David Satter at National Review asks whether Donald Trump is preparing to partner with a terrorist responsible for the deaths of hundreds of innocent civilians. The suspected terrorist? Vladimir Putin:
As President Trump apparently prepares for a U.S.–Russian partnership against terror, it is critical that the CIA reveal what it knows about the September 1999 Russian apartment bombings that propelled Vladimir Putin to power.
. . . .
I was in Moscow when the buildings were blown up killing 300 persons and I was immediately suspicious of the explosions. They were too convenient for Yeltsin and his corrupt entourage. Moscow had also been awash with rumors that a massive provocation was coming. But I became convinced that the bombings were a false-flag attack when a fifth, unexploded bomb was discovered September 22 in the basement of a building in Ryazan, southeast of Moscow, and local police arrested three persons who turned out to be not Chechens but agents of the Federal Security Service (FSB).
. . . .
The 1999 bombings, 18 years after they occurred, however, are not a peripheral issue. They pose the question of whether Putin is a terrorist. This is a question that the U.S. is in no position to ignore, particularly insofar as we are on the verge of joining Putin in a partnership against terrorism.
I detailed some of the evidence of FSB and Putin’s involvement in the bombings when I reviewed Garry Kasparov’s book Winter Is Coming: Why Vladimir Putin and the Enemies of the Free World Must Be Stopped:
In 1999, when Putin was Yeltsin’s prime minister, a series of bombings in Russia had been attributed to Chechen separatists. In the town of Ryazan, a resident of an apartment building saw men carrying large sugar bags filled with white powder into the apartment basement. The resident called the police, who found the bags connected to a detonator. Chemical tests at the scene revealed the presence of the same type of explosive used in the previous bombings thought to be carried about by the Chechens. Putin praised the police and the alert citizen.
But then something weird happened. The director of the FSB announced that the planting of the bags was simply a training exercise by the FSB to test the public’s vigilance. There had been no explosives in the bags, he claimed, just sugar. Why announce this, after Putin himself had treated the discovery as a foiled terror plot? Because local police had already developed evidence tying the planting of the bags to FSB agents. Left unexplained: why the initial tests of mere sugar had revealed explosives. Suspicions increased with reports of soldiers having previously discovered sugar bags at a nearby military base with a “strange substance” that turned to be the explosive in question.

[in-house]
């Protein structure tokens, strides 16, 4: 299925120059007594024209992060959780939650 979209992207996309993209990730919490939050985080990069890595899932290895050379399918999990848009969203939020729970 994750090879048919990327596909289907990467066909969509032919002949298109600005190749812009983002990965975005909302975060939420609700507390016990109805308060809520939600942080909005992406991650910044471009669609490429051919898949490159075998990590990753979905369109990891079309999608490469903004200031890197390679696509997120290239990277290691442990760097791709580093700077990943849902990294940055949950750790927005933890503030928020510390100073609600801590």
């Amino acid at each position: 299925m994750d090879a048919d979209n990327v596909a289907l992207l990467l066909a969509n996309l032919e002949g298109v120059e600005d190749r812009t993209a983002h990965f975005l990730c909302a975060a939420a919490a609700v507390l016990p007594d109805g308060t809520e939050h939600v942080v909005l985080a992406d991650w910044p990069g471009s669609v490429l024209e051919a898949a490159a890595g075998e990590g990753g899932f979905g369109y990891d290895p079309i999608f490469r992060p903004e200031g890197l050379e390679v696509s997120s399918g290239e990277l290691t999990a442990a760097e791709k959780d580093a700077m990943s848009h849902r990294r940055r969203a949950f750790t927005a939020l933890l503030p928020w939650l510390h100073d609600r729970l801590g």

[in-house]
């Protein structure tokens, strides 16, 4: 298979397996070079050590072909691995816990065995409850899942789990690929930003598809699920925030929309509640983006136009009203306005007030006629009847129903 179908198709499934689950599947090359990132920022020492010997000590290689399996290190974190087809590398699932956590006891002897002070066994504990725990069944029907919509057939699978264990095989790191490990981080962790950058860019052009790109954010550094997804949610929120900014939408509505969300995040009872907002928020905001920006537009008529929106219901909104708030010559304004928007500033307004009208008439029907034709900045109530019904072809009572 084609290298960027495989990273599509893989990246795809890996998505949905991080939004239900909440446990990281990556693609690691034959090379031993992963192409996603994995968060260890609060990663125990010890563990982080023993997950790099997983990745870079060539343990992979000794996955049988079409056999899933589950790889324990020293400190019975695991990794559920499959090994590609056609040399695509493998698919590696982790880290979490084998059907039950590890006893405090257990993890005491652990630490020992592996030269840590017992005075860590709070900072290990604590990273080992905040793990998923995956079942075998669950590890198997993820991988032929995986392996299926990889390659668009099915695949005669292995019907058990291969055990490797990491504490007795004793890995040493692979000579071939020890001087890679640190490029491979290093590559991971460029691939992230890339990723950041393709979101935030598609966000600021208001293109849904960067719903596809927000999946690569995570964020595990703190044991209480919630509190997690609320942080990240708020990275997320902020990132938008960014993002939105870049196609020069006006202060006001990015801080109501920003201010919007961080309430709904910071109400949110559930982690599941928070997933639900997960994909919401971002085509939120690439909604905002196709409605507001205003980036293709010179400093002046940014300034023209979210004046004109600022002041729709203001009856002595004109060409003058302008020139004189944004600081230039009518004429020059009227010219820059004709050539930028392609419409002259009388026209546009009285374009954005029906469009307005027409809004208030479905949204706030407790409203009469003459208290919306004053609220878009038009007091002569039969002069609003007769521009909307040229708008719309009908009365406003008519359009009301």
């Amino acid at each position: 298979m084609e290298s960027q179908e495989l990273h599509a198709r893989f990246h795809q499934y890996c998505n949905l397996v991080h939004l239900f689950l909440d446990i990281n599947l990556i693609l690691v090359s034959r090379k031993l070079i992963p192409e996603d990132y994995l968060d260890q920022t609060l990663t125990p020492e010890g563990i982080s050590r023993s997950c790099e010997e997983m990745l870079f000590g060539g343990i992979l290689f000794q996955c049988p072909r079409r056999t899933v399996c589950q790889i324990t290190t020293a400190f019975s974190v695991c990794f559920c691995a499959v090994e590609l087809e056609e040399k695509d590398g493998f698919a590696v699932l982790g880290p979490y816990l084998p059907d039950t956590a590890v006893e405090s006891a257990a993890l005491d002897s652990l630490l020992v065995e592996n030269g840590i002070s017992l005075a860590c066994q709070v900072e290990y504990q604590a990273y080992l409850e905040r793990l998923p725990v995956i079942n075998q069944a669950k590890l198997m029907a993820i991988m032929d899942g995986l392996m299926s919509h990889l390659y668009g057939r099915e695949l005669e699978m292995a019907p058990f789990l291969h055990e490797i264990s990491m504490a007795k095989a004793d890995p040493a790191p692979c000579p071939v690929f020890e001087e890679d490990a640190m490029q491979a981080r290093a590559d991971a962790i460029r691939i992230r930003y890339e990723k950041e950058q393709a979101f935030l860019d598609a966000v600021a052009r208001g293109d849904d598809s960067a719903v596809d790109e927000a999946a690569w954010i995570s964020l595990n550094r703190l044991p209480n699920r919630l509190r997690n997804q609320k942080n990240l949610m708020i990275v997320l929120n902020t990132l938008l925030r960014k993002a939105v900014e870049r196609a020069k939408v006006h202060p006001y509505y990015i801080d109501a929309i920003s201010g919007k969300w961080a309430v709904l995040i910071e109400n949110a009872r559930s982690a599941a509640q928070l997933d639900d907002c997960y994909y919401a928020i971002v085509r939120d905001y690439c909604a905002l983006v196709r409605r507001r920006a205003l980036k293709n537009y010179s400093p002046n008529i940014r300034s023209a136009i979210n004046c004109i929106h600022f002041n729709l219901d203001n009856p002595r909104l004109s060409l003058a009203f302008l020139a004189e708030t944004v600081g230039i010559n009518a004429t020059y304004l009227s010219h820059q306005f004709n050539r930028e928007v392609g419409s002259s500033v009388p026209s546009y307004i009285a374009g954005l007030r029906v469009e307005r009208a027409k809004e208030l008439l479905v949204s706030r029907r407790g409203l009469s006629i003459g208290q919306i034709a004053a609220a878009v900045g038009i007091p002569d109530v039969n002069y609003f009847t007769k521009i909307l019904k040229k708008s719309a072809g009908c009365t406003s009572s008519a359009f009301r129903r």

The bottom line is that there is evidence that Putin and the FSB were actually behind some of the bombings that were attributed to the Chechens.
This provides useful background for Satter’s article, in which he says he recently received a response to a FOIA request he sent to the State Department for documents relating to the bombings. Satter says that, among the documents he received in November was the ominous cable he describes here:
According to a cable on the Ryazan incident from the U.S. embassy in Moscow, on March 24, 2000, a former member of the Russian intelligence services told an embassy political officer that the real story of the Ryazan incident would never be known because “the truth would destroy the country.” He said that the FSB “does indeed have a specially trained team of men whose mission is to carry out this type of urban warfare.” He said that Viktor Cherkesov, the first deputy director of the FSB and a former interrogator of Soviet dissidents, was “exactly the right person to order and carry out such actions.”
But many of the documents Satter received were no heavily redacted as to be useless. The CIA knows something, he believes. Satter concludes:
Many years have gone by, but no Chechen has ever been convicted of participating in the apartment bombings, whereas the evidence of FSB involvement is overwhelming.
Imagine if President Trump were considering a partnership with Osama bin Laden to fight terrorism. If Putin is responsible for “Russia’s 9/11,” then a partnership with Putin would be different, not in kind, but only in terms of the scale of lives lost.
Satter is right: the CIA needs to reveal what it knows. I hope he takes this fight to court.